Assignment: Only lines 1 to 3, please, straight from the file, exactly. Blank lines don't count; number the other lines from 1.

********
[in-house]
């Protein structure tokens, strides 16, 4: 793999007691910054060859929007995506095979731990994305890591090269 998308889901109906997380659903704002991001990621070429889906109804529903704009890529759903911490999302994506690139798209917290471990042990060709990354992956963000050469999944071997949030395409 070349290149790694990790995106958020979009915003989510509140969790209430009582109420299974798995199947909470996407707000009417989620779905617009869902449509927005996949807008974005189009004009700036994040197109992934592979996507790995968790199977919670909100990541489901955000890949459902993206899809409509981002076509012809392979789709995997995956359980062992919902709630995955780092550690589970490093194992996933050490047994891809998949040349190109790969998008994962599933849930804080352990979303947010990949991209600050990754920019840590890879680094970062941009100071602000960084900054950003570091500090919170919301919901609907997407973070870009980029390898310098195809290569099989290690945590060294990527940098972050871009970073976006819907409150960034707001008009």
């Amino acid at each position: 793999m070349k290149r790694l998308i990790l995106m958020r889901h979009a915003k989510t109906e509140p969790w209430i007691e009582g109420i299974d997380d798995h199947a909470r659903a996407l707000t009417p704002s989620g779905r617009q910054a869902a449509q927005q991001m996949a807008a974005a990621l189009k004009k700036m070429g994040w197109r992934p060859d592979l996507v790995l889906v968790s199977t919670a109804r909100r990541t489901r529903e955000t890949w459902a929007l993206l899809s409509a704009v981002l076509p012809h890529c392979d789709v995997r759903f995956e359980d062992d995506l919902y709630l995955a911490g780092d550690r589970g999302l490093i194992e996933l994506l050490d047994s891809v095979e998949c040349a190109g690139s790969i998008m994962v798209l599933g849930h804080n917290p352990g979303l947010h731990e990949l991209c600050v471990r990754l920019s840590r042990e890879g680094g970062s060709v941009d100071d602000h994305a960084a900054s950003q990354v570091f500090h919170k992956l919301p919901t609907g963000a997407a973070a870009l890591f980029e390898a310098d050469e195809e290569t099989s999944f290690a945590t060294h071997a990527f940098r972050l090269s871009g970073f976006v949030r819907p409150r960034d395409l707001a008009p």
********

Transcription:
[in-house]
């Protein structure tokens, strides 16, 4: 793999007691910054060859929007995506095979731990994305890591090269 998308889901109906997380659903704002991001990621070429889906109804529903704009890529759903911490999302994506690139798209917290471990042990060709990354992956963000050469999944071997949030395409 070349290149790694990790995106958020979009915003989510509140969790209430009582109420299974798995199947909470996407707000009417989620779905617009869902449509927005996949807008974005189009004009700036994040197109992934592979996507790995968790199977919670909100990541489901955000890949459902993206899809409509981002076509012809392979789709995997995956359980062992919902709630995955780092550690589970490093194992996933050490047994891809998949040349190109790969998008994962599933849930804080352990979303947010990949991209600050990754920019840590890879680094970062941009100071602000960084900054950003570091500090919170919301919901609907997407973070870009980029390898310098195809290569099989290690945590060294990527940098972050871009970073976006819907409150960034707001008009």
């Amino acid at each position: 793999m070349k290149r790694l998308i990790l995106m958020r889901h979009a915003k989510t109906e509140p969790w209430i007691e009582g109420i299974d997380d798995h199947a909470r659903a996407l707000t009417p704002s989620g779905r617009q910054a869902a449509q927005q991001m996949a807008a974005a990621l189009k004009k700036m070429g994040w197109r992934p060859d592979l996507v790995l889906v968790s199977t919670a109804r909100r990541t489901r529903e955000t890949w459902a929007l993206l899809s409509a704009v981002l076509p012809h890529c392979d789709v995997r759903f995956e359980d062992d995506l919902y709630l995955a911490g780092d550690r589970g999302l490093i194992e996933l994506l050490d047994s891809v095979e998949c040349a190109g690139s790969i998008m994962v798209l599933g849930h804080n917290p352990g979303l947010h731990e990949l991209c600050v471990r990754l920019s840590r042990e890879g680094g970062s060709v941009d100071d602000h994305a960084a900054s950003q990354v570091f500090h919170k992956l919301p919901t609907g963000a997407a973070a870009l890591f980029e390898a310098d050469e195809e290569t099989s999944f290690a945590t060294h071997a990527f940098r972050l090269s871009g970073f976006v949030r819907p409150r960034d395409l707001a008009p």